Whimsical Saturday- Valentine’s Day

15 02 2014

The pursuit of whimsy, the light-hearted, yet serious, adventure.

Sometimes celebrating Valentine’s Day is…

Whimsical Saturday Valentines Greg Poppy Maui

 

as simple as buying a bouquet of flowers and preparing a fun meal together.

Behold, you are beautiful, my love;   behold, you are beautiful; your eyes are doves.
Song of Solomon 1:15

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Whimsical Saturday- Date Night

15 06 2013

The pursuit of whimsy, the light-hearted, yet serious, adventure.

Sometimes love can be as simple as

www.gregpoppy.wordpress.com

Date Night

Finding a baby-sitter and
Enjoying a night under the stars
With your best friend!

How beautiful is your love, my sister, my bride!
How much better is your love than wine,
and the fragrance of your oils than any spice!

~Solomon  from the Bible





Epic Fail

6 01 2012

Have you ever had the feeling that you are a failure?  Or that you failed a test from which you would never recover? I had that feeling last night. Normally, I write a Word-of-the-Day blog, but this week I missed Wednesday, but now I know why.

Today’s word is failure.  Three definitions of the word are an event that does not accomplish its intended purpose, a lack of success, or a person with a failing; someone who loses consistently.  The word comes from the Old French falir which means “to be lacking, miss, not succeed” which comes from the Latin fallere which literally means “to trip, cause to fall.”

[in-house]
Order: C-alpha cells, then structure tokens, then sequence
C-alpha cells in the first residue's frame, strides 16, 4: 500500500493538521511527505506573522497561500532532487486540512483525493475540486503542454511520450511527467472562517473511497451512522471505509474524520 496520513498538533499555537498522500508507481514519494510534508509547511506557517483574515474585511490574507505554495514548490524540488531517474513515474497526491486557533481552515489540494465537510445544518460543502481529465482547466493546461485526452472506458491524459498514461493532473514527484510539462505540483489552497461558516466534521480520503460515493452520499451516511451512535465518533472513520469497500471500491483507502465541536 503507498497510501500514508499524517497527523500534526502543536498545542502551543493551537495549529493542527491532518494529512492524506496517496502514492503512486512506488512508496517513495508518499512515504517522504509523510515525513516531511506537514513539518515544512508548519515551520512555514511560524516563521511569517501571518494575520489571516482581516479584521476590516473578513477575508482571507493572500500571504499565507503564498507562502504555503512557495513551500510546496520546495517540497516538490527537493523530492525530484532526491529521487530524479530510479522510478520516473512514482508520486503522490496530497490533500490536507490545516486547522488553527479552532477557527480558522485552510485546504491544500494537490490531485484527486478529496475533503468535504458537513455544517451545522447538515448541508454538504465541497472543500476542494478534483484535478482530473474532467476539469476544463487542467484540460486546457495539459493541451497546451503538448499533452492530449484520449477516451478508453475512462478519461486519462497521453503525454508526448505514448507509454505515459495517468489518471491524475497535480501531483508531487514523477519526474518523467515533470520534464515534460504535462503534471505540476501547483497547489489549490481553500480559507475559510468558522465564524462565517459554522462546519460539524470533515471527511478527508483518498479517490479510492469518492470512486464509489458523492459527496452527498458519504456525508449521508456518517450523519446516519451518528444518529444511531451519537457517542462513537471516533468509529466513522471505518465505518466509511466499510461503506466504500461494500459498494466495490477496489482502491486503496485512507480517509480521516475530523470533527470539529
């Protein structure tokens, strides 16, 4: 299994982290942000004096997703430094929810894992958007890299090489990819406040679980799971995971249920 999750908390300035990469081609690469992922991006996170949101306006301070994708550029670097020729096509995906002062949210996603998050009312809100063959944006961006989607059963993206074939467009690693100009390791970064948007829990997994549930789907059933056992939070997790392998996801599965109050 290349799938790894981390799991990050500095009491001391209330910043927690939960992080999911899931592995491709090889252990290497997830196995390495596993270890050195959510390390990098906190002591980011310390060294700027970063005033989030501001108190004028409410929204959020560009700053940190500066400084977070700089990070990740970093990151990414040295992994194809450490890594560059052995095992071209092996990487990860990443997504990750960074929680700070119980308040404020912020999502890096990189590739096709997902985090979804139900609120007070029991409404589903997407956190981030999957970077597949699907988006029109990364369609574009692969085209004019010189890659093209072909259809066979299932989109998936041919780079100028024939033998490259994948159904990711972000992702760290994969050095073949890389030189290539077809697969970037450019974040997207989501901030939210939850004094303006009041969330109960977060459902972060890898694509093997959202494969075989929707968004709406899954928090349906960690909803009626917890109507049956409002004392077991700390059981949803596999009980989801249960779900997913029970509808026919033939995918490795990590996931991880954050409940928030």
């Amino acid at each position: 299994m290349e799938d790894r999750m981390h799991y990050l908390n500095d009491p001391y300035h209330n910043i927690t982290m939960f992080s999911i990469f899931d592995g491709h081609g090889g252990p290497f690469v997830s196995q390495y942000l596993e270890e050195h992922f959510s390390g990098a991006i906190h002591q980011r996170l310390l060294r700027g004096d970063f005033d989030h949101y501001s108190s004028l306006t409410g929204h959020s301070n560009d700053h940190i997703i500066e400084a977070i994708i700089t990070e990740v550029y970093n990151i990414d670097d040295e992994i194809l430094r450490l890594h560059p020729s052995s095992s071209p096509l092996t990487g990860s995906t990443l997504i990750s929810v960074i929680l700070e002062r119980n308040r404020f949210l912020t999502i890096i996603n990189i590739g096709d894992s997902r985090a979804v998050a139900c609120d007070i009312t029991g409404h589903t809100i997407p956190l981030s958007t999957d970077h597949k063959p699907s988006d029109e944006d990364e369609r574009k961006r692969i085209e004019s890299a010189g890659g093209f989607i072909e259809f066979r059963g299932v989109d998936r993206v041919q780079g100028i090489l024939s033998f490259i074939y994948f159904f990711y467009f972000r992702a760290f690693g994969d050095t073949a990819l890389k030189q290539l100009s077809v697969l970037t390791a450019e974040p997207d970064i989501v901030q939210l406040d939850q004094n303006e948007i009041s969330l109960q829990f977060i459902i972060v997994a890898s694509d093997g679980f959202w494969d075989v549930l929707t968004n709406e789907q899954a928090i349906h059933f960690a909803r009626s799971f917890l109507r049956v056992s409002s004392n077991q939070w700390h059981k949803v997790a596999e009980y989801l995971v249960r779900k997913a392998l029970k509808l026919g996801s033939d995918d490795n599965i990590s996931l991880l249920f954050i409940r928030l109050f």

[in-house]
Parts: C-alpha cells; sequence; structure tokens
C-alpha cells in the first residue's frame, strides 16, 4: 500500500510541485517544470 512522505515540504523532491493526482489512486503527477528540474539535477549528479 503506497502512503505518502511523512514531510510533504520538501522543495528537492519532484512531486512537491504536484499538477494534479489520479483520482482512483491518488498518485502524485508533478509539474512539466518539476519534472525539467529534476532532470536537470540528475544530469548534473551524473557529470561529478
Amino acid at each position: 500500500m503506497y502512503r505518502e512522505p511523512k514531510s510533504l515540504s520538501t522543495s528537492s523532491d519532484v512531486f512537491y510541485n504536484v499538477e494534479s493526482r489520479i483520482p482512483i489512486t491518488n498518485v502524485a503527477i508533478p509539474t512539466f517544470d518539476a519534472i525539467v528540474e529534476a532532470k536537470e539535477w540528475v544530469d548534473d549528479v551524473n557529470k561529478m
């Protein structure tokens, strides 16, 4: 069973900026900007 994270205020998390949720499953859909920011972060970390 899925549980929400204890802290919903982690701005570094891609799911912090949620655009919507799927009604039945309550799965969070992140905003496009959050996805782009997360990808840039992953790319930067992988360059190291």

Thinking of my failure and the definitions, I see a stark difference between the first defintion and the rest.  The first indicates a discrete, one time event.  The other two are indicative of a continuous pattern.   According to the bible, we will have struggles, and we will miss the mark, i.e. sin (See 1 John 1:9).  Jesus ministered to the broken, who missed the mark.  The religious considered them to be failures.

Jesus response to the religious is very interesting.  He considered them to be failures.  He looked into their hearts, and He saw their hypocrisy.  Jesus used the parable of the two sons to teach the religious the error of their thinking.  In the parable, one son told his father no when the father told him to work in the vineyard; however, after saying no, he regretted it and went to work.  The other son said yes, but did not go.  Jesus explained to the religious that the tax collectors and prostitutes would go into the kingdom of God ahead of them.  After John the Baptist warned both groups about the error of their ways, the “sinners” repented, but the religious “did not repent and believe him (John the Baptist). ”  That is failure!

We have failed to keep God’s law, but He has provided a way to freedom.  This leads me back to my failure last night.  The details are not important at this time, but my response is.  I acted out of self-righteous pride toward my wife and judged her heart.  Again.  I did not seek to understand her.  I was arrogant and prideful. I HAD SINNED.

That’s when the voice of the enemy got very loud.  “You are a failure.” “You don’t love her” “You can’t minister” “You are a fake, a phony” I was dejected.  But as I read Jesus words this morning to the religious, I realized the enemy was wrong.  If I agree with Him about my sin and repent, I am not a failure.  I am a man in need of His forgiveness. Or some might say a “sinner saved by grace.”  I experienced the first definition of failure, a discete event.

How do you respond to your failures? One way is to admit them and find freedom, and another is to deny them and continue to fail.  The latter would be true failure.